Montana Department of Transportation

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Impaired Driving Prevention

Montana continues to have a problem with motor vehicle crashes in which driver impairment is a factor. Preliminary 2008 results show that almost half (45.9%) of all fatal crashes were alcohol related. About one in ten reported traffic crashes in 2008 were alcohol/drug-related . About one in five (19.5%) reported injuries resulted from alcohol/drug related motor vehicle crashes (2008 data). This is the highest percentage since 1994.

Montana has one of the highest alcohol-fatality rates in the nation. The current alcohol-related fatality rate (as reported by NHTSA for 2007) for the nation is 0.51 and for Montana the rate is 1.10.

Economic loss from driver impairment crashes was over $178 million during 2007 (2008 data currently unavailable). Results of a study conducted by the University of Montana's Bureau of Business and Economic Research, released in 2009, show that alcohol abuse costs the state's economy more than half a billion dollars per year in medical costs, lost wages and productivity and other public and private spending. Of that number, $49.1 million was spent on "extra police, judges and prison cells needed to protect citizens and enforce the laws that are broken because of the impairing impacts of alcohol."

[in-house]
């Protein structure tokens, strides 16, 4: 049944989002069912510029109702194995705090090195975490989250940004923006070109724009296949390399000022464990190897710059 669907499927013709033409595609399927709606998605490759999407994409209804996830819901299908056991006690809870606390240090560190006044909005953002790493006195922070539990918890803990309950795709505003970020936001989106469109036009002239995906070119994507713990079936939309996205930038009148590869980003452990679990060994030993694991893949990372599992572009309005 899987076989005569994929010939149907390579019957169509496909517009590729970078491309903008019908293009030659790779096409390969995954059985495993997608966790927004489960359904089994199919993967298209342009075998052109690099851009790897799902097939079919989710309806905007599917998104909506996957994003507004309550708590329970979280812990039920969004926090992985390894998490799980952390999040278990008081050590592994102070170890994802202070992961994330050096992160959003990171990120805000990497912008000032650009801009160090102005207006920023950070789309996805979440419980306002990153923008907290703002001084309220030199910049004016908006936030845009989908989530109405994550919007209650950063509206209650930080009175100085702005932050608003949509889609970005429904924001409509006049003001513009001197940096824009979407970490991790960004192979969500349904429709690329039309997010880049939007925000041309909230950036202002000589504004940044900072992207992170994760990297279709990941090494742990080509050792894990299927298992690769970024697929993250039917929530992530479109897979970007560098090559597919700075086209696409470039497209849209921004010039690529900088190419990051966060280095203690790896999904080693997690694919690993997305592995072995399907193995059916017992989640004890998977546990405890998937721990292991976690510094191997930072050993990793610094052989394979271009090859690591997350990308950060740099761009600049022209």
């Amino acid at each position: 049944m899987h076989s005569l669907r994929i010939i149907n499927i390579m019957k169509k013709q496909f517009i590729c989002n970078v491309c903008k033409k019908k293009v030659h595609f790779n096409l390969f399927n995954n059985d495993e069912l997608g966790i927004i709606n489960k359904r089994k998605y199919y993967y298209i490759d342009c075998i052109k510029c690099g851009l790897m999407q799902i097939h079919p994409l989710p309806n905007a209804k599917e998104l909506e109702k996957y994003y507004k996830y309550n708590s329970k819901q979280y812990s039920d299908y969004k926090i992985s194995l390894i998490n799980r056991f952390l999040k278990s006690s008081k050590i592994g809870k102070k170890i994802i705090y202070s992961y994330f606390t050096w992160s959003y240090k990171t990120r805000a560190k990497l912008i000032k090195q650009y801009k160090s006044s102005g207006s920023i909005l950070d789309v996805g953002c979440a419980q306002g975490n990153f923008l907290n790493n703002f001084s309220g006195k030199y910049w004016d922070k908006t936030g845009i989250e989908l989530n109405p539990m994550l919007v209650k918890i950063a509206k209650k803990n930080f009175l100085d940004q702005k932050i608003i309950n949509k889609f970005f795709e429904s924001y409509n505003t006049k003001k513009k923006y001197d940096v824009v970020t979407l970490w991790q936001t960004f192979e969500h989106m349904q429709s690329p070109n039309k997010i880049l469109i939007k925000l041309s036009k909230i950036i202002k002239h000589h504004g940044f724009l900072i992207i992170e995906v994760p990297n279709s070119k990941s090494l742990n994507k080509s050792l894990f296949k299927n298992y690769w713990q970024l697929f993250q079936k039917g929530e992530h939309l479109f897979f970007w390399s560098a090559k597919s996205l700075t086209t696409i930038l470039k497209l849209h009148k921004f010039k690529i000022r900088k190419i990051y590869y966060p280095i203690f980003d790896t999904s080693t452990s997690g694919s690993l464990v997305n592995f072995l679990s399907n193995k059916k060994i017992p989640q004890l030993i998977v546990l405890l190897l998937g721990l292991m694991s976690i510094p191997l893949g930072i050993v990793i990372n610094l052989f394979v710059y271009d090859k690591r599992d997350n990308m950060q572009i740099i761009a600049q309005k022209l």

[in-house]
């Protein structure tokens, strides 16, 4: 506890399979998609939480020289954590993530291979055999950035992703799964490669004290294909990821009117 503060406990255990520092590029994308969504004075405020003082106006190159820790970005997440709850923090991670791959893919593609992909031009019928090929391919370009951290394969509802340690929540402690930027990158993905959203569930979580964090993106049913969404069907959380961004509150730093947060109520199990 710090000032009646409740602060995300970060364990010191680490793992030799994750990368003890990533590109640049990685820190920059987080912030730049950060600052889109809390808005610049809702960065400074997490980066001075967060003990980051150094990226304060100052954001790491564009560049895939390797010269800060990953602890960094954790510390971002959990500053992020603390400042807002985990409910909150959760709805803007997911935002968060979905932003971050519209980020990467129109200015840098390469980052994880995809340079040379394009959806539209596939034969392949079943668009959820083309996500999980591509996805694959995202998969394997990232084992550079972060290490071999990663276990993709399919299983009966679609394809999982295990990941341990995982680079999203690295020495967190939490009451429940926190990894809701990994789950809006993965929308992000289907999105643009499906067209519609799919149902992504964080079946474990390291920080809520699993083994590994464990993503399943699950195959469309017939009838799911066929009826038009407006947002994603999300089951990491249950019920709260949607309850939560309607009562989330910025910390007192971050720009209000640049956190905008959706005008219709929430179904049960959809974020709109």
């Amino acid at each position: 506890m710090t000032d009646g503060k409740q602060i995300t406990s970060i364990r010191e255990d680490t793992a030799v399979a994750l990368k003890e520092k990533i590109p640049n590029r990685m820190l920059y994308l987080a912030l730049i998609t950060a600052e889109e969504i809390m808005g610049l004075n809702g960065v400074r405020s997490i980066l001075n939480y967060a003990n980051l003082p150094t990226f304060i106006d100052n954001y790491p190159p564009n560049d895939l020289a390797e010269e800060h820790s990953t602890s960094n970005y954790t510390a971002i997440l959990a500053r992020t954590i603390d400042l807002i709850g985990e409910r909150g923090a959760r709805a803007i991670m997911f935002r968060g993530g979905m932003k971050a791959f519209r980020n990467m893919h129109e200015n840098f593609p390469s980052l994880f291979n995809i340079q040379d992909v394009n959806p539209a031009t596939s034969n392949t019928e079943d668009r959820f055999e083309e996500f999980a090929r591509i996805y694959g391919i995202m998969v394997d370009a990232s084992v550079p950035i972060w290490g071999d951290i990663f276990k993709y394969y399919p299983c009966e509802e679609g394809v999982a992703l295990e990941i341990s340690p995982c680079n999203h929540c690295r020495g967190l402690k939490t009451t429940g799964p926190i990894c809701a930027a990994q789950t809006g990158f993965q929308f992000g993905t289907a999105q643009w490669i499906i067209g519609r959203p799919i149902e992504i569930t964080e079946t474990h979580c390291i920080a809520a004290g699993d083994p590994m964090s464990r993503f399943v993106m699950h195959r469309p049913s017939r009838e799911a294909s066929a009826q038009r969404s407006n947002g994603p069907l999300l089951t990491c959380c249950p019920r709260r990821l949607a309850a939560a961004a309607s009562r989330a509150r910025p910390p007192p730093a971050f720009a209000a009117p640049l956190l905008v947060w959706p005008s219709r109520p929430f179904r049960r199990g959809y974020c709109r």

Our Goals

The Montana Department of Transportation (MDT) State Highway Traffic Safety Office (SHTSB) has established three alcohol-related goals that it aims to meet by 2010:

  • Reduce the annual alcohol- and drug-related fatality rate (per 100 million vehicle miles of travel) from 1.12 during 2005 to less than 0.80.
    Progress: The 2007 rate was 1.10. The early estimated 2008 rate is 0.97.
  • Reduce the percentage of alcohol- and drug-related fatalities from 49.4% of all traffic crashes during 2005 to less than 40%.
    Progress: The 2007 rate was 44.8%, and the early estimated rate for 2008 is 45.9%.
  • Reduce the total annual alcohol- and drug-related fatalities from 124 during 2005 to less than 90.
    Progress: There were 124 such fatalities in 2007, and the early estimated number for 2008 is 105.


Program Manager
State Highway Traffic Safety Office